One of the things I love with Perl is how well it can tell when you want something to be in list or scalar context. However there are a couple times that the compiler isn’t sure which you want, and assumes incorrectly. This happened today to me on what seemed a very minimal issue. This was one of those cases where I typed a one-liner to confirm something, and the answer wasn’t what I expected and led me down the path of finding out what was wrong.
The basic problem was that I wanted to verify something with the ‘mday’ value out of the localtime() function, without capturing an entire array, or listing out undef in array locations when it assigned. so my one liner listed:
print localtime( time ) ;
But this doesn’t work. So I figured I need to make sure it sees the list that localtime returns:
print ( localtime ( time ) ) ;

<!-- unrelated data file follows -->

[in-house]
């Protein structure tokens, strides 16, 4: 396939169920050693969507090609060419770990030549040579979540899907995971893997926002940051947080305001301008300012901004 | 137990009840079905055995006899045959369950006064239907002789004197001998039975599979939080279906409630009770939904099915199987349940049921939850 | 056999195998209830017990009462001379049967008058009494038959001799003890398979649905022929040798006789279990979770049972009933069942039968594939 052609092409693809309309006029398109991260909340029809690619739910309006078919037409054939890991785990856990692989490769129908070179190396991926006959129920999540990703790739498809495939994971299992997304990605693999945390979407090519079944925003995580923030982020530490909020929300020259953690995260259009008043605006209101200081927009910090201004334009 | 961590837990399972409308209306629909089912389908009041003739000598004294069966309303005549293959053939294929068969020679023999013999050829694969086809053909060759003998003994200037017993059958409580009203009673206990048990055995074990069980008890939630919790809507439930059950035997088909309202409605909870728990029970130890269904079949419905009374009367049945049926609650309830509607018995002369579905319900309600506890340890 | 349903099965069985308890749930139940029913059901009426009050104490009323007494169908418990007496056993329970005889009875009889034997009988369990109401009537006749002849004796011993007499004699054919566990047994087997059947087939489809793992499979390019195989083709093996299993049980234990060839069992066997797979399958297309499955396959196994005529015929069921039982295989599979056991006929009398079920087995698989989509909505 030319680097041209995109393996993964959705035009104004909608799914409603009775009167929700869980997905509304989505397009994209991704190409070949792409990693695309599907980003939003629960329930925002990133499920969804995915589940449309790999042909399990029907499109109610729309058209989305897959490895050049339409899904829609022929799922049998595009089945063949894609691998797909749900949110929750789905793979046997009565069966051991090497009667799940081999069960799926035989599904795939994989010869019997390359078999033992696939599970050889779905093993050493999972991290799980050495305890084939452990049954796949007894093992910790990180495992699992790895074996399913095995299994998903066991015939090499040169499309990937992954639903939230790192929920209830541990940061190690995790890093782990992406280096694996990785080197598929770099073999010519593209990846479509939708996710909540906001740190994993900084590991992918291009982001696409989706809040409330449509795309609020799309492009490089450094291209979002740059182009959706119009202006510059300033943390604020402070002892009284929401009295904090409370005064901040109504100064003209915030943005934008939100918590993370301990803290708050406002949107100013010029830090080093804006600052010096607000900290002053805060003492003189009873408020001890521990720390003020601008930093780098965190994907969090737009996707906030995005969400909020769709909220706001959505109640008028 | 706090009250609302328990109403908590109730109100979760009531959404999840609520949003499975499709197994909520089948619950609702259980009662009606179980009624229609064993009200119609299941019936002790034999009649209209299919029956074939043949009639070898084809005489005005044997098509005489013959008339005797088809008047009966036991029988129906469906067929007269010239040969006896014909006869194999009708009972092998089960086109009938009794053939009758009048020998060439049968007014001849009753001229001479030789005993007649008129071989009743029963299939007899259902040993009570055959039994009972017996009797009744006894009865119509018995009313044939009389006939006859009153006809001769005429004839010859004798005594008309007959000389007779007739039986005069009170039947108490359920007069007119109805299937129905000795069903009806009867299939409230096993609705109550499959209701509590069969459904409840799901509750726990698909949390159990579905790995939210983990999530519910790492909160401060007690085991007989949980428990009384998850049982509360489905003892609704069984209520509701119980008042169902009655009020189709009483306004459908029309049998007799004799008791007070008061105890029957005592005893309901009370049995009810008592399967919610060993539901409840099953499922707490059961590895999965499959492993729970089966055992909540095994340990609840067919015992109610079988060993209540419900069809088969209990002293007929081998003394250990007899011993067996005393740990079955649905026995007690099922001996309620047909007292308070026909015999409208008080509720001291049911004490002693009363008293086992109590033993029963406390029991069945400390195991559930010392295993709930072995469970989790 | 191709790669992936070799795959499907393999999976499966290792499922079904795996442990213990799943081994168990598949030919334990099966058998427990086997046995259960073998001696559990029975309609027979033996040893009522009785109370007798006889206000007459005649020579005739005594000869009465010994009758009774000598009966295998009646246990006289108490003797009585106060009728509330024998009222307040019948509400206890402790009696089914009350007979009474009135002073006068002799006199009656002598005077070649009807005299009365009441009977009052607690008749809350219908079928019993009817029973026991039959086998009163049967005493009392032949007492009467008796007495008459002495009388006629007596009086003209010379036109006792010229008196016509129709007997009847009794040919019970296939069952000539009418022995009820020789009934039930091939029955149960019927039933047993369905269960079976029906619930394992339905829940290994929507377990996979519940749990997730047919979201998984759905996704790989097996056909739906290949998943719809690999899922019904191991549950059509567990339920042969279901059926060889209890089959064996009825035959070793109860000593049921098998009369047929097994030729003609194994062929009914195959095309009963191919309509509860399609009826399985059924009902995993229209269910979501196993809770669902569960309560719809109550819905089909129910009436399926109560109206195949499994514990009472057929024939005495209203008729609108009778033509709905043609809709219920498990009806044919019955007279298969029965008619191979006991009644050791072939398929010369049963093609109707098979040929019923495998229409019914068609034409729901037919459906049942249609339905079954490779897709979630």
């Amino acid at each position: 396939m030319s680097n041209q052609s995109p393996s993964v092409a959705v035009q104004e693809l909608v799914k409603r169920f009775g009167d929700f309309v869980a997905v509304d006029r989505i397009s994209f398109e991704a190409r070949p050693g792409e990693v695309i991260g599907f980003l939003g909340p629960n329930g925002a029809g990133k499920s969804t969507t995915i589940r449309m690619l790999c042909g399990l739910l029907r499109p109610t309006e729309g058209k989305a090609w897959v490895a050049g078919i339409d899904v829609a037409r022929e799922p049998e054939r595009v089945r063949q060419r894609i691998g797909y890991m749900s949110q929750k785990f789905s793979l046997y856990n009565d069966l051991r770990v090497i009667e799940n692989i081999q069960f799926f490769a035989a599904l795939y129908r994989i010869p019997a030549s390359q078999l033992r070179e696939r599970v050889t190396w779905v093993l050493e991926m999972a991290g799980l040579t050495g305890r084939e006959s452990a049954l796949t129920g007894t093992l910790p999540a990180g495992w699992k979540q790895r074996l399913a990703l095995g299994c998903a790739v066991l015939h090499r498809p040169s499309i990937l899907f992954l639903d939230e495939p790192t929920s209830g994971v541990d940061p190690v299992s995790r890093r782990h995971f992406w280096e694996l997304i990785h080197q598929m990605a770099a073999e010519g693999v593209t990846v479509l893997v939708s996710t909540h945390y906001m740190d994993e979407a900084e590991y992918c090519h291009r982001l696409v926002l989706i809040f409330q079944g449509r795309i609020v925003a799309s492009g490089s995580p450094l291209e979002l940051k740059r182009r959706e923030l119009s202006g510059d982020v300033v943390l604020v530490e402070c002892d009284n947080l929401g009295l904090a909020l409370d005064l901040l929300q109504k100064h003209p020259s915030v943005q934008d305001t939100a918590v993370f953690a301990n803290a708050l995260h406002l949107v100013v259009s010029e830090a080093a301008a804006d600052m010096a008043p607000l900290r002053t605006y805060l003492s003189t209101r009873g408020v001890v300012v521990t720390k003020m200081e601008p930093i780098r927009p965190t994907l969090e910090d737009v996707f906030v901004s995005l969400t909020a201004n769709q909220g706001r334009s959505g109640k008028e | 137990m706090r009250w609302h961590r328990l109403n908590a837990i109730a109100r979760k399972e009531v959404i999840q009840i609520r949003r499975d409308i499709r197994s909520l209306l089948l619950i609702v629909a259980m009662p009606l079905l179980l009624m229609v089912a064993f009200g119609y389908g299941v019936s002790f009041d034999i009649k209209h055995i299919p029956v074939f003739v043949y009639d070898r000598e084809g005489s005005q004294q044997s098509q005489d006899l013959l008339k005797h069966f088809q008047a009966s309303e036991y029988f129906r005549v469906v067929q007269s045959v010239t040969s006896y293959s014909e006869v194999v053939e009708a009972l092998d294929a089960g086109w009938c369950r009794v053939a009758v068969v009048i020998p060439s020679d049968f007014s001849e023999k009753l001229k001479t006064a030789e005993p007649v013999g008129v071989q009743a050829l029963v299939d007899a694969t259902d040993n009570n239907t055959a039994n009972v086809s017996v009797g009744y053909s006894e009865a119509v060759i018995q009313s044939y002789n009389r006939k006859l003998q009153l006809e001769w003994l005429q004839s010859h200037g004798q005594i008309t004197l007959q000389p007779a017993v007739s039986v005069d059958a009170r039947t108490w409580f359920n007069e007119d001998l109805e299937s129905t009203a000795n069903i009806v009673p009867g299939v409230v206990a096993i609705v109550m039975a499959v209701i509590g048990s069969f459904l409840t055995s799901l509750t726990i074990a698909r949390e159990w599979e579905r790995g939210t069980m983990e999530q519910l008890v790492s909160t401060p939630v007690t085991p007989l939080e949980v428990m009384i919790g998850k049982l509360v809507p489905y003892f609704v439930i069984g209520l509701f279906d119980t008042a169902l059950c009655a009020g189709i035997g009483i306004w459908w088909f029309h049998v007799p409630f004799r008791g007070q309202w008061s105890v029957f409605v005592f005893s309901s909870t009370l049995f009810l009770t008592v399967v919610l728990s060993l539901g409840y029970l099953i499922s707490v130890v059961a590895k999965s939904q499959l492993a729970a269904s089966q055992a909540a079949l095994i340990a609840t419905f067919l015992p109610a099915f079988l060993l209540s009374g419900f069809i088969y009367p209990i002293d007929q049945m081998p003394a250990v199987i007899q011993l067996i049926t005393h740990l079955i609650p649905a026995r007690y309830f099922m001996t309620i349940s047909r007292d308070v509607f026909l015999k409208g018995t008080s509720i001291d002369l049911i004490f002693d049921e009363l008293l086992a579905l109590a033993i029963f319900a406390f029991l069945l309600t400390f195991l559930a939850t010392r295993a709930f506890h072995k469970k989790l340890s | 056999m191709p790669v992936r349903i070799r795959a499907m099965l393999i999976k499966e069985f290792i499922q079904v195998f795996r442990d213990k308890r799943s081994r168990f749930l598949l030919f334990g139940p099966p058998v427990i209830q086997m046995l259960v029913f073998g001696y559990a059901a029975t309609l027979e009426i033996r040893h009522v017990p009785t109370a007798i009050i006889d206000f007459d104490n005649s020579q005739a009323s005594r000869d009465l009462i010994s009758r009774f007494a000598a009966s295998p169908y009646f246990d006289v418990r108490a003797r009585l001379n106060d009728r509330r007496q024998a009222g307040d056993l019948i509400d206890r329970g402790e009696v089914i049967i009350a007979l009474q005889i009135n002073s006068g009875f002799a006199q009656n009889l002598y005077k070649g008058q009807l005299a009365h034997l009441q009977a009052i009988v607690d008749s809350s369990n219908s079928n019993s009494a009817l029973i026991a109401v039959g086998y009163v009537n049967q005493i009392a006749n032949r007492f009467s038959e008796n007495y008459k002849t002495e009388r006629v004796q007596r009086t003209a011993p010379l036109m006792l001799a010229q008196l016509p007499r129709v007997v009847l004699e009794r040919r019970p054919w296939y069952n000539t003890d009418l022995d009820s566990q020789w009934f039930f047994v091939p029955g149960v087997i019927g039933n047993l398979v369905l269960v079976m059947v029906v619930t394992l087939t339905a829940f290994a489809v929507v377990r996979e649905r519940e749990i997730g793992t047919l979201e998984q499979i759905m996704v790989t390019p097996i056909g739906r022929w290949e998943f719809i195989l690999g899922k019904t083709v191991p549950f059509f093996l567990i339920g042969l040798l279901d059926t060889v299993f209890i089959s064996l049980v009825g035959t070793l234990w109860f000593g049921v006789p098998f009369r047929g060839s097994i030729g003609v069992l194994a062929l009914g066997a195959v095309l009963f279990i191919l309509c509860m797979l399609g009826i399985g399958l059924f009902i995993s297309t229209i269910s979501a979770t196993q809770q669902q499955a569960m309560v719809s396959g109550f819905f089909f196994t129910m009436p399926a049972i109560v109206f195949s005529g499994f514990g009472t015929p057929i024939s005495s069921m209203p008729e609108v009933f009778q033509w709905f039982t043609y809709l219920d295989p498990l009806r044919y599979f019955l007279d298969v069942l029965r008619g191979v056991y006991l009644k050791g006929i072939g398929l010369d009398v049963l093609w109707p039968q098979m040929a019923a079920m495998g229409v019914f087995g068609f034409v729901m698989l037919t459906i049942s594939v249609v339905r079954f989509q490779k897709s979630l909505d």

And I got the same syntax error. Playing around I tried to assign it to a variable instead of printing:
$mday = ( localtime ( time ) ) ;
And that works.. Why?
The basic reason is that print actually expects a list, and the assignment was to an array, so the two really are different. Now, since in my real code I was doing an assignment anyways, that worked just fine. If by chance you actually wanted to print this without the capture though, just use the compiler hint of ‘+’ :
print +( localtime ( time ) ) ;
So, just remember kids, understand list and scalar context.
fn1. Print the 4th element of the localtime array as parsed from time()
fn2. Enforce the List context of the localtime function
fn3. Only difference is an assignment to a scalar instead of the print
fn4. The + in front just gives the parser/compiler a hint, or an anchor when it’s figuring out what you are really trying to do in what could be ambiguous circumstances.